State, ex rel. Chrysler Corp., v. Indus. Comm.

Decision Date11 December 1991
Docket NumberNo. 90-1256,90-1256
Citation580 N.E.2d 1082,62 Ohio St.3d 193
PartiesThe STATE, ex rel. CHRYSLER CORPORATION, Appellee, v. INDUSTRIAL COMMISSION OF OHIO, Appellant.
CourtOhio Supreme Court

Claimant, Dennis Vaughn, injured his left elbow in 1961 while in the course of and arising from his employment with appellee, Chrysler Corporation, a self-insured employer. After receiving temporary total disability compensation, claimant returned to work and continued working until he retired on December 31, 1982. Claimant indicated on his retirement form that he was taking an "Early Retirement at Employee Option." Despite having the opportunity to do so, claimant did not take a designated "Permanent Total Disability Retirement."

In early 1985, claimant applied to appellant, Industrial Commission of Ohio, for permanent total disability compensation. His application was denied. He filed a second permanent total disability compensation application in May 1987. Accompanying the latter application was Dr. Raul De La Iglesia's report which concluded that claimant was permanently and totally impaired. The commission granted claimant's application on June 3, 1988 based:

" * * * [P]articularly upon the reports of Doctors Levine and De La Iglesia, a consideration of the claimant's age, education, work history and other disability factors including physical, psychological and sociological, that are contained within the Statement of Facts prepared for the hearing on the instant Application, the evidence in the file and the evidence adduced at the hearing."

Early the next year, claimant applied to the commission for a lump-sum advancement of attorney fees from Chrysler. Five weeks later, the commission issued the following order granting that application:

" * * * [T]he Request for Authorization to make a Lump Sum Payment filed herein on 1-4-89 * * * [is] granted and the employer is directed to make the advancement of $4,085.33 * * *.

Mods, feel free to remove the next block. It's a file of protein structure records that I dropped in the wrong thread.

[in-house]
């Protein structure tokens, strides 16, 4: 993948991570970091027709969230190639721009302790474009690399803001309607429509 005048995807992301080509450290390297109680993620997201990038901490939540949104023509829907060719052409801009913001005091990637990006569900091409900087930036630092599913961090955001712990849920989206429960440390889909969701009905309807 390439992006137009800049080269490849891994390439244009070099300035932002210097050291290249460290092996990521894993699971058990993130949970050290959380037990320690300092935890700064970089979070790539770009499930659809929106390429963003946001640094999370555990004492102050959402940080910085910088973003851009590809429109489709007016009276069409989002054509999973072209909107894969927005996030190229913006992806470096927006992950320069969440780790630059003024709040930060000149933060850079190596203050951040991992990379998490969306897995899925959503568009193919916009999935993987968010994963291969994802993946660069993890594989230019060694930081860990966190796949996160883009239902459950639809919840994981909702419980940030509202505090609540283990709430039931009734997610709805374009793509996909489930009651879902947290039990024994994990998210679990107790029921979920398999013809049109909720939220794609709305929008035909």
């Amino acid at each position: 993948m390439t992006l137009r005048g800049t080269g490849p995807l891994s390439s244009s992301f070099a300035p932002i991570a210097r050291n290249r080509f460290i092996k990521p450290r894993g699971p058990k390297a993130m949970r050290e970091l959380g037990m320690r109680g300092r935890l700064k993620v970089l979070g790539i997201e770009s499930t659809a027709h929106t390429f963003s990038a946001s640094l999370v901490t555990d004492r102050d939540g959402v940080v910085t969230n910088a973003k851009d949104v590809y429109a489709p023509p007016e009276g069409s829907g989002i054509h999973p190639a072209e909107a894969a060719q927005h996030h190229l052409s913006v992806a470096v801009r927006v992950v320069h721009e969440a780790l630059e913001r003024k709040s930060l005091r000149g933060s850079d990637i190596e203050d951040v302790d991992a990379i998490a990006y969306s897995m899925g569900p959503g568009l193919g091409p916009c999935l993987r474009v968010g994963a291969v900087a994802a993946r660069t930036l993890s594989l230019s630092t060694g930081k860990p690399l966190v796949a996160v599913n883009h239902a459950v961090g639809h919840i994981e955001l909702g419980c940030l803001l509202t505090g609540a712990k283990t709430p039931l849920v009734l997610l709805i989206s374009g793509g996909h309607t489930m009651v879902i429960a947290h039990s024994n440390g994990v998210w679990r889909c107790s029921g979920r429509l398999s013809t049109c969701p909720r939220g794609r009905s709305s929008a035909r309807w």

" * * * Notices were mailed to the claimant, the employer, their respective representatives, and the Administrator of the Bureau of Workers' Compensation not less than 14 days prior to this date. The following were present at the hearing * * *." Despite the order's language, the commission concedes that Chrysler was not notified of the hearing on claimant's lump-sum payment application.

Chrysler filed a complaint in mandamus in the Court of Appeals for Franklin County, challenging the permanent total disability compensation and lump-sum payment awards. The court granted a limited writ, finding that the commission's order did not sufficiently explain the reasons for its decision, particularly the effect, if any, of claimant's retirement on his eligibility for permanent total disability compensation. The court also held that Chrysler was entitled to a hearing on claimant's lump-sum payment application. The awards were vacated and the cause was returned to the commission for additional consideration of these matters.

This cause is now before this court upon an appeal as of right.

Buckingham, Doolittle & Burroughs, and George H. Rosin, Akron, for appellee.

Lee I. Fisher, Atty. Gen., Michael L. Squillace, Columbus, and Jetta Mencer, Coshocton, for appellant.

PER CURIAM.

The commission challenges the appellate court's decision to return this cause to the commission for additional consideration of claimant's entitlement to permanent total disability compensation and lump-sum payment. For the reasons to follow, we affirm the judgment below.

The commission's order granting permanent total disability compensation did not discuss claimant's retirement nor did it explain what nonmedical factors persuaded the commission to find claimant permanently and totally disabled. While the latter deficiency generally warrants a return to the commission for an amended order, in certain situations it does not. State, ex rel. Galion Mfg. Div., Dresser Industries, Inc., v. Haygood (1991), 60 Ohio St.3d 38, 573 N.E.2d 60, carved a limited exception to the general rule set forth in State, ex rel. Noll, v. Indus. Comm. (1991), 57 Ohio St.3d 203, 567 N.E.2d 245, in the case of a claimant whose award of permanent total disability compensation was supported by medical evidence of permanent total impairment. In Haygood we wrote:

" * * * While permanent total disability benefits may never be denied solely on the basis of medical evidence without consideration of Stephenson [State, ex rel. Stephenson, v. Indus. Comm. (1987), 31 Ohio St.3d 167, 31 OBR 369, 509 N.E.2d 946, nonmedical disability] factors contained in the record, there are some situations where an award of such benefits may properly be based on medical factors alone. It would serve no practical purpose for the commission to consider nonmedical factors in extreme situations where medical factors alone preclude sustained remunerative employment, since nonmedical factors will not render the claimant any more or less physically able to work." (Emphasis sic.) Id., 60 Ohio St.3d at 40, 573 N.E.2d at 62.

In the present case, the commission based its finding of permanent total disability, in part, on Dr. De La Iglesia's report. His comprehensive narrative concluded that claimant was medically incapable of sustained remunerative employment due to the...

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